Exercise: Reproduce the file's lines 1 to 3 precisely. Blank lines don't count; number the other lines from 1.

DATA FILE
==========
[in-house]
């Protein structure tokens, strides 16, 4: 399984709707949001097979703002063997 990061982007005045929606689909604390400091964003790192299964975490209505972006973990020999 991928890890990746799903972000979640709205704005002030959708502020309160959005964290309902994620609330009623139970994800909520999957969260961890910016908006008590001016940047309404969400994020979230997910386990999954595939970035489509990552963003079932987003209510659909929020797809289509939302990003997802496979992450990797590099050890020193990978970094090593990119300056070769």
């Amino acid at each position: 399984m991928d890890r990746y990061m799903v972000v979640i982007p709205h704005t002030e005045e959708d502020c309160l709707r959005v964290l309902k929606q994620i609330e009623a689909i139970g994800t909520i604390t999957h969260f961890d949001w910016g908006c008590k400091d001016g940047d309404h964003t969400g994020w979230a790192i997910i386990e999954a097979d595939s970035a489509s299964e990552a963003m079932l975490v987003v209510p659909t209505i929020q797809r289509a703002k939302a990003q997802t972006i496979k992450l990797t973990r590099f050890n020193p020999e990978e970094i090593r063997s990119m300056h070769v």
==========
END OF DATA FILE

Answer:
[in-house]
């Protein structure tokens, strides 16, 4: 399984709707949001097979703002063997 990061982007005045929606689909604390400091964003790192299964975490209505972006973990020999 991928890890990746799903972000979640709205704005002030959708502020309160959005964290309902994620609330009623139970994800909520999957969260961890910016908006008590001016940047309404969400994020979230997910386990999954595939970035489509990552963003079932987003209510659909929020797809289509939302990003997802496979992450990797590099050890020193990978970094090593990119300056070769």
């Amino acid at each position: 399984m991928d890890r990746y990061m799903v972000v979640i982007p709205h704005t002030e005045e959708d502020c309160l709707r959005v964290l309902k929606q994620i609330e009623a689909i139970g994800t909520i604390t999957h969260f961890d949001w910016g908006c008590k400091d001016g940047d309404h964003t969400g994020w979230a790192i997910i386990e999954a097979d595939s970035a489509s299964e990552a963003m079932l975490v987003v209510p659909t209505i929020q797809r289509a703002k939302a990003q997802t972006i496979k992450l990797t973990r590099f050890n020193p020999e990978e970094i090593r063997s990119m300056h070769v």